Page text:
Remember not to laugh during training; you must take it seriously as this can confuse you. So talk to everyone in the home and ensure that all agree with how training should go.

2. The Routine Method

Big active dogs like the GSD need plenty of exercises as their biting can result from pent-up energy. So make sure to take your German Shepherd out for a long walk or extra walks. Play games with him to tire him out as a tired dog is a calmer dog.

If he starts getting aggressive, pull out a toy and play tug of war to redirect his aggression safely. This will only work if his aggression is out of wanting attention. If a tug of war game doesn’t hold his attention, you may want to ignore him.

You must constantly reward him for calm play, give him affection, praise and treats. Don’t anger your GSD by punishing him when he’s aggressive, as this will make him angrier. German Shepherds respond better to positive reinforcement.

3. The Introductions Method

Sign your GSD for group obedience classes as early as you can. This will get him to socialize with other people and pets. He will also learn what type of conduct is and isn’t tolerable.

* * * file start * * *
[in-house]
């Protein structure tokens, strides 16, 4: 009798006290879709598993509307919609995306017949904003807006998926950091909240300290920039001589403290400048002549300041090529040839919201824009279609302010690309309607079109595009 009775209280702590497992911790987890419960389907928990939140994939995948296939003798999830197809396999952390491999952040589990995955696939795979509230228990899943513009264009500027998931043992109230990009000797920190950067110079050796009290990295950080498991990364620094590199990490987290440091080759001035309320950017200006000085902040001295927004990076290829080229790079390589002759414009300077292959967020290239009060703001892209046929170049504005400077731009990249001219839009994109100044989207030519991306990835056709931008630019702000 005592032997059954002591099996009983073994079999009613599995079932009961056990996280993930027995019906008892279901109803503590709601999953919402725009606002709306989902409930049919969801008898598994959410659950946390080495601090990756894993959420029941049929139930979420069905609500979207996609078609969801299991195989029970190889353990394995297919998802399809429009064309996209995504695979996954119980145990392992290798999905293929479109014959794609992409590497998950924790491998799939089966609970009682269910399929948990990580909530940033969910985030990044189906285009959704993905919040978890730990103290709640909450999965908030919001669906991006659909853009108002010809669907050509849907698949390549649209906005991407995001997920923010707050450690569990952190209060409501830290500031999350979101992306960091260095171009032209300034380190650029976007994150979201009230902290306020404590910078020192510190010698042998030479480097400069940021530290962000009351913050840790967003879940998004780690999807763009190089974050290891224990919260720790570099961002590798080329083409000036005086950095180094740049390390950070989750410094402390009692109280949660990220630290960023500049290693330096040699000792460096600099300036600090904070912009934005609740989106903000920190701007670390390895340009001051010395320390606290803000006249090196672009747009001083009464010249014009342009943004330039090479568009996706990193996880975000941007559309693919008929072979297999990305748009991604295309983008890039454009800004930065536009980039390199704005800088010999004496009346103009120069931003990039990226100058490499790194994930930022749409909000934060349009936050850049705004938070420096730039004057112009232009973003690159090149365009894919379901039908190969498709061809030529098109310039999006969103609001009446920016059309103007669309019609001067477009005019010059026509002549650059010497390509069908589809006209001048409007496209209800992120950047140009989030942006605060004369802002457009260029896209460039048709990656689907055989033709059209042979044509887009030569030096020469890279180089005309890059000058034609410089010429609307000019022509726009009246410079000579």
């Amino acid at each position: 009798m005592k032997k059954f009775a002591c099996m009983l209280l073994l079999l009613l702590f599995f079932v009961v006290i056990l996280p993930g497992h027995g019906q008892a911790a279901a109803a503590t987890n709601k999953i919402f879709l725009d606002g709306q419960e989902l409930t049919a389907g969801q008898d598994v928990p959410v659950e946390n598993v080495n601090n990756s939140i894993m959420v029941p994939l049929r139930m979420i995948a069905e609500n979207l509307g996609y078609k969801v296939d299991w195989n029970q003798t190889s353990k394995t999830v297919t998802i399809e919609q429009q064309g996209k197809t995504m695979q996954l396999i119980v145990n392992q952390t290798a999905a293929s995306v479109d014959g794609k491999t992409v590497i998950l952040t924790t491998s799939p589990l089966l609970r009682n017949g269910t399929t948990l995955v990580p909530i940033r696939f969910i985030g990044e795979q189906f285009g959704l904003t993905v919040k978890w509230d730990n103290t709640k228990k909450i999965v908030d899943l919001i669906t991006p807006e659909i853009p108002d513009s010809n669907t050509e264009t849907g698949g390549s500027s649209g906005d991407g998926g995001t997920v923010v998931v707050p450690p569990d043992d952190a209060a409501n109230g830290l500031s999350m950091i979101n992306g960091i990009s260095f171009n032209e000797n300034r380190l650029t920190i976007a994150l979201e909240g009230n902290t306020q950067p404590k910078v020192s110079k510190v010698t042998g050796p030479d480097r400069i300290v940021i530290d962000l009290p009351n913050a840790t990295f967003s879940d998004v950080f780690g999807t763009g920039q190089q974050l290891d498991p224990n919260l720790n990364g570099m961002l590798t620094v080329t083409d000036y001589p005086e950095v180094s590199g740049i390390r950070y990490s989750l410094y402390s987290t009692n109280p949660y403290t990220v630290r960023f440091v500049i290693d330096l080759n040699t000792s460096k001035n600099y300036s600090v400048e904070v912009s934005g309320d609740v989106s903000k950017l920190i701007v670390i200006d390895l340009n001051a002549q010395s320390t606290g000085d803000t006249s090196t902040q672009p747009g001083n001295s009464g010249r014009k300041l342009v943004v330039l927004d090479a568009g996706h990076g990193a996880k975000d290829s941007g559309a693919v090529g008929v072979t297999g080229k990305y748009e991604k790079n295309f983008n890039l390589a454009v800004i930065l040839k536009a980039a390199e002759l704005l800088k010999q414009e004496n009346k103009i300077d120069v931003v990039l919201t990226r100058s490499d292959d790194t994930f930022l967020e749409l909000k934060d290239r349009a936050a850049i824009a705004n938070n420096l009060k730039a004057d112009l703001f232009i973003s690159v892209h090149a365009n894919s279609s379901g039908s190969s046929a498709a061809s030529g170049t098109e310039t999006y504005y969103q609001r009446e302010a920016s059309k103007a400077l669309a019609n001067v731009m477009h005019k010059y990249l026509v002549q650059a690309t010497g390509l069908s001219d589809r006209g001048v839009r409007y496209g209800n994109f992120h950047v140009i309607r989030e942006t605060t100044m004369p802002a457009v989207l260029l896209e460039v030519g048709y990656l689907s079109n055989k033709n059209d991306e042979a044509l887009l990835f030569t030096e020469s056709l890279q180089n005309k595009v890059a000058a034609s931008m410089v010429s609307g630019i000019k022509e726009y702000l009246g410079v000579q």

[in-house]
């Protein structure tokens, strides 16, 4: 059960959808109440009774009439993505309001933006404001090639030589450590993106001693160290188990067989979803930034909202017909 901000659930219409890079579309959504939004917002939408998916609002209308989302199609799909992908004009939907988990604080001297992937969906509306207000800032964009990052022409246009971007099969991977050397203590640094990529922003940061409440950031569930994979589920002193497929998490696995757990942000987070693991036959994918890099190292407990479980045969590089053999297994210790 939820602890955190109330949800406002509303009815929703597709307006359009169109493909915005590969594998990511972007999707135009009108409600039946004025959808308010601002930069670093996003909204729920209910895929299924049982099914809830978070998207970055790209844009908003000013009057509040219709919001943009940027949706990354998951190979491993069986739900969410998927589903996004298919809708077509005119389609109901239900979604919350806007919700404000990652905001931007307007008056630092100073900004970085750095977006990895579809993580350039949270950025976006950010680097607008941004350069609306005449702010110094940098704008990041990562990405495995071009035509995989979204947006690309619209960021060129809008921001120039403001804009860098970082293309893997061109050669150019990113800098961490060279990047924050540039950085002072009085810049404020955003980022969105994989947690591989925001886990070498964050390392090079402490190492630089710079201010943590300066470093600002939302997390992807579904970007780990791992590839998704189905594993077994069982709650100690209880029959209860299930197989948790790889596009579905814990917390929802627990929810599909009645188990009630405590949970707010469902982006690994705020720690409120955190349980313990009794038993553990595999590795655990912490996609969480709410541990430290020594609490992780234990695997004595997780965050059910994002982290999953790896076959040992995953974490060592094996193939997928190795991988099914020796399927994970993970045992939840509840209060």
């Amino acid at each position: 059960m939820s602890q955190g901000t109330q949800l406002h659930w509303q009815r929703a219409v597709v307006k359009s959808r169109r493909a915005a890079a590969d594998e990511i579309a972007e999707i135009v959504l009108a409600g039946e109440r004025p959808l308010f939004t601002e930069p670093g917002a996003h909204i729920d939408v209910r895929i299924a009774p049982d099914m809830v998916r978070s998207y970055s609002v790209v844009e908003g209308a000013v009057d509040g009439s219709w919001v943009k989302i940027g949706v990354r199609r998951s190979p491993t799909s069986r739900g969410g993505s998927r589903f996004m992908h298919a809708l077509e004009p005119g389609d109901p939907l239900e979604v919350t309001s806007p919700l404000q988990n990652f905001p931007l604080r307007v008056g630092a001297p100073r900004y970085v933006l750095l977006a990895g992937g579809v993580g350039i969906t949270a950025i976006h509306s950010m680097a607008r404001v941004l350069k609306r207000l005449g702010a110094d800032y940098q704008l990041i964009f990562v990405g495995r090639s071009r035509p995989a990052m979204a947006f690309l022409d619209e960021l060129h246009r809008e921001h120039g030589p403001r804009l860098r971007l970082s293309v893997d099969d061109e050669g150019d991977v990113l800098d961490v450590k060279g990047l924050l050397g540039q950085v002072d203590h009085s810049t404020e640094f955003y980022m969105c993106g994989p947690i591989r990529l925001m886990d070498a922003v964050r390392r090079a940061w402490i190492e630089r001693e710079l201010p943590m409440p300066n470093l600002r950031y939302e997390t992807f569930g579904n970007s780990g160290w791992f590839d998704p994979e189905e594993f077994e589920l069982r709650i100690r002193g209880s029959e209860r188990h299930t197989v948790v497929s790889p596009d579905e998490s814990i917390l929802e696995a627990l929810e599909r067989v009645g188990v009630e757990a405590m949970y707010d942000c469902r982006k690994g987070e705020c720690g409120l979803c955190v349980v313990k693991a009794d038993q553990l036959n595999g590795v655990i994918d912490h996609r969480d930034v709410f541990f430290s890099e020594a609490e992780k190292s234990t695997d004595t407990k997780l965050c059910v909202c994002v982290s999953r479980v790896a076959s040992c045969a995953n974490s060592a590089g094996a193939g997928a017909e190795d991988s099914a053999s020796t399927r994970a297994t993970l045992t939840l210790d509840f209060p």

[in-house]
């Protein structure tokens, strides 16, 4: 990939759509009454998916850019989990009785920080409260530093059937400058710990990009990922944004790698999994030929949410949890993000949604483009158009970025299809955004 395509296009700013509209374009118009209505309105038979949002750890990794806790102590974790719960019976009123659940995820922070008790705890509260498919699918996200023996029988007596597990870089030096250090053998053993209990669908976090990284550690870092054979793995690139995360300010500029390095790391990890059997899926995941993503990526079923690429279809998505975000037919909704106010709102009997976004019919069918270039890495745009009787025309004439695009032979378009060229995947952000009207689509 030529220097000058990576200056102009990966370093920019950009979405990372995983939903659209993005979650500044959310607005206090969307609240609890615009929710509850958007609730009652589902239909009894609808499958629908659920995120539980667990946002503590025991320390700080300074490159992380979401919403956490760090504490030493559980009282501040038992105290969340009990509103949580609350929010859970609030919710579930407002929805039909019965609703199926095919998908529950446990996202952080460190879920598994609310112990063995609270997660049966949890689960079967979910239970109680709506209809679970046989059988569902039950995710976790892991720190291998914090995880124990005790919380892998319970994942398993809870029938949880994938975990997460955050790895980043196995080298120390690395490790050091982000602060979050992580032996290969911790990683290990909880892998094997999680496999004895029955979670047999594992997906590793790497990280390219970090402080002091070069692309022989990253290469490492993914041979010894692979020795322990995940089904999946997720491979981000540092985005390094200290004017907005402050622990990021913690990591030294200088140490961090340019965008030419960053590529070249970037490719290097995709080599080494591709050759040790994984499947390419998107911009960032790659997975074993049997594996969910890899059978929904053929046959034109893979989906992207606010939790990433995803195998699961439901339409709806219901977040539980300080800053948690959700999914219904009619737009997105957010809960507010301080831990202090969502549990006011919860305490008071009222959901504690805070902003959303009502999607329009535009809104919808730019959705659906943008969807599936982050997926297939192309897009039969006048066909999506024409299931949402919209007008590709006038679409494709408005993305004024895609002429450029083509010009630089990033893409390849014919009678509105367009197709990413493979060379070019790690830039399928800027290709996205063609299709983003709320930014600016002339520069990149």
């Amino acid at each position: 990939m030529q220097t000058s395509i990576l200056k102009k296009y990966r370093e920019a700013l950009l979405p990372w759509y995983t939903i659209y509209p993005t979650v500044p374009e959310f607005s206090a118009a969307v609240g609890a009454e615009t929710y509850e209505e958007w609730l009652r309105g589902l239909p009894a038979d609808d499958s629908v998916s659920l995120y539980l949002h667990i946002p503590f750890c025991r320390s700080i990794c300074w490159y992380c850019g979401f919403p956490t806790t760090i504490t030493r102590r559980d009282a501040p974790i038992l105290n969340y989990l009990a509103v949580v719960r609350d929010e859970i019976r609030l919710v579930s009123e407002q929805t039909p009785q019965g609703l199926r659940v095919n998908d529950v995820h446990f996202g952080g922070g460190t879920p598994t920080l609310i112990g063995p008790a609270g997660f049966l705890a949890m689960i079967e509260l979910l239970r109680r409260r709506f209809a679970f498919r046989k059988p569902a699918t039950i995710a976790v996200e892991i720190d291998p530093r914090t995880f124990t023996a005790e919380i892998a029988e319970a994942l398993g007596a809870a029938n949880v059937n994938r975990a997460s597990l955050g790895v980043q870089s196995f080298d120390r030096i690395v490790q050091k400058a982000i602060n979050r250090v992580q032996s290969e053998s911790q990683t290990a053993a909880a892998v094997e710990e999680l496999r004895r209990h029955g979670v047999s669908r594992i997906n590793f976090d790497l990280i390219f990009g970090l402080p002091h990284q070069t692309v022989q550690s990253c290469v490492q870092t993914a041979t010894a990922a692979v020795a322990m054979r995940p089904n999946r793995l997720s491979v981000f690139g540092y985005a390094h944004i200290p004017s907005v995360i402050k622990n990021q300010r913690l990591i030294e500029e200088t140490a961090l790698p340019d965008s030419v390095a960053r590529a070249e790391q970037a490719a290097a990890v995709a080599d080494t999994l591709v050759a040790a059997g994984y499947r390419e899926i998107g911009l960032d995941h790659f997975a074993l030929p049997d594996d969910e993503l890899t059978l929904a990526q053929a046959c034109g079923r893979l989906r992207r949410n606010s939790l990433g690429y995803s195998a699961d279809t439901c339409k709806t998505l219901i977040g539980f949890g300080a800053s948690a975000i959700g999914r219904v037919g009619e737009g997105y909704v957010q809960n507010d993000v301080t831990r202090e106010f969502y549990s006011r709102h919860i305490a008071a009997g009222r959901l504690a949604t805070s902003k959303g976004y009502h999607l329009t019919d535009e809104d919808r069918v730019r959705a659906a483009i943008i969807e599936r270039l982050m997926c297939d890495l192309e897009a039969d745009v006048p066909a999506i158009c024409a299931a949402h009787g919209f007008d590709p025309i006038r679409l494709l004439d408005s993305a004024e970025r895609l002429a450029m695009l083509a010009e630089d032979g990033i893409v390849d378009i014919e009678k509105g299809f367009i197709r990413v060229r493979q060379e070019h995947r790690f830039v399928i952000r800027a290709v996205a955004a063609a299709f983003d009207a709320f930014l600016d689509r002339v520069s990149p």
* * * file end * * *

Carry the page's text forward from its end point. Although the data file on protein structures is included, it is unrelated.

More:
Teach him basic commands like ‘down’ and ‘stay.’ This should increase your control and establish your position as pack leader. This should limit his aggression and make him more submissive.

When your German Shepherd places himself in front of you when you stop and chat with other people, it’s because he thinks it’s his job to protect you.

So you should place yourself in front, that way he can relax and understand that that’s your job. This should prevent initial hostility when strangers approach.

When he meets new people and animals, stay close and watch how he behaves. If you see signs of hostility like his tail dropping or tension, ask them to stay back to respect his boundaries.

Offer verbal praise and the occasional treat only if he remains calm when meeting strangers. Positive reinforcement helps him associate being well-behaved with receiving good things.

Final Thoughts

German Shepherds are naturally aggressive dogs; they are protective of their people and possessions; however, outward aggression towards others is evidence that consistent training and socialization is lacking.

Be sure to understand dog body language and note when your GSD becomes aggressive to help you stop the behavior.